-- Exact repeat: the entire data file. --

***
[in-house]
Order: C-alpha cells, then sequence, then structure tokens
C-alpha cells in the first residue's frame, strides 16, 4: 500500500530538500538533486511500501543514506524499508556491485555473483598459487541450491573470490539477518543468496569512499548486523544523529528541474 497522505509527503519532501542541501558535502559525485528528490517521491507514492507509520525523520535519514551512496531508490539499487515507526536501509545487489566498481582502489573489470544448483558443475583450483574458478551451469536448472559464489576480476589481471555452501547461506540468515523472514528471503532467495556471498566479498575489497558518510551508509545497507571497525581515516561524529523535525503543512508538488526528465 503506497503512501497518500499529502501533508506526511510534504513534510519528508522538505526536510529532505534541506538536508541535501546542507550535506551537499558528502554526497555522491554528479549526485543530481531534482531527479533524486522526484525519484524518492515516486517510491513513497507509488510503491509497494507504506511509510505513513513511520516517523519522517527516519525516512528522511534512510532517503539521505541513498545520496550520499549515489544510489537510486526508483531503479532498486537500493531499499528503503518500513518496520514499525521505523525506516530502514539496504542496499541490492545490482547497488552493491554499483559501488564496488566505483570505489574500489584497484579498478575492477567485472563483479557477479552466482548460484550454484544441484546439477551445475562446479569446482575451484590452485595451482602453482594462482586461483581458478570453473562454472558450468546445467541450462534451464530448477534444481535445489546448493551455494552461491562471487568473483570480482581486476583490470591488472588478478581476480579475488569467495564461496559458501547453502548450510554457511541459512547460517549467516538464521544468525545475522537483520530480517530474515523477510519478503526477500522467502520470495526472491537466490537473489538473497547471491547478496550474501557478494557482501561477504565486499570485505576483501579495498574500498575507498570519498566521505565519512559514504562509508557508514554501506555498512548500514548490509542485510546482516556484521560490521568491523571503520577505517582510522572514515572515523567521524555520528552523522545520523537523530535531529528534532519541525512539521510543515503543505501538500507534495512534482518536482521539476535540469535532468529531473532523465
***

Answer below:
[in-house]
Order: C-alpha cells, then sequence, then structure tokens
C-alpha cells in the first residue's frame, strides 16, 4: 500500500530538500538533486511500501543514506524499508556491485555473483598459487541450491573470490539477518543468496569512499548486523544523529528541474 497522505509527503519532501542541501558535502559525485528528490517521491507514492507509520525523520535519514551512496531508490539499487515507526536501509545487489566498481582502489573489470544448483558443475583450483574458478551451469536448472559464489576480476589481471555452501547461506540468515523472514528471503532467495556471498566479498575489497558518510551508509545497507571497525581515516561524529523535525503543512508538488526528465 503506497503512501497518500499529502501533508506526511510534504513534510519528508522538505526536510529532505534541506538536508541535501546542507550535506551537499558528502554526497555522491554528479549526485543530481531534482531527479533524486522526484525519484524518492515516486517510491513513497507509488510503491509497494507504506511509510505513513513511520516517523519522517527516519525516512528522511534512510532517503539521505541513498545520496550520499549515489544510489537510486526508483531503479532498486537500493531499499528503503518500513518496520514499525521505523525506516530502514539496504542496499541490492545490482547497488552493491554499483559501488564496488566505483570505489574500489584497484579498478575492477567485472563483479557477479552466482548460484550454484544441484546439477551445475562446479569446482575451484590452485595451482602453482594462482586461483581458478570453473562454472558450468546445467541450462534451464530448477534444481535445489546448493551455494552461491562471487568473483570480482581486476583490470591488472588478478581476480579475488569467495564461496559458501547453502548450510554457511541459512547460517549467516538464521544468525545475522537483520530480517530474515523477510519478503526477500522467502520470495526472491537466490537473489538473497547471491547478496550474501557478494557482501561477504565486499570485505576483501579495498574500498575507498570519498566521505565519512559514504562509508557508514554501506555498512548500514548490509542485510546482516556484521560490521568491523571503520577505517582510522572514515572515523567521524555520528552523522545520523537523530535531529528534532519541525512539521510543515503543505501538500507534495512534482518536482521539476535540469535532468529531473532523465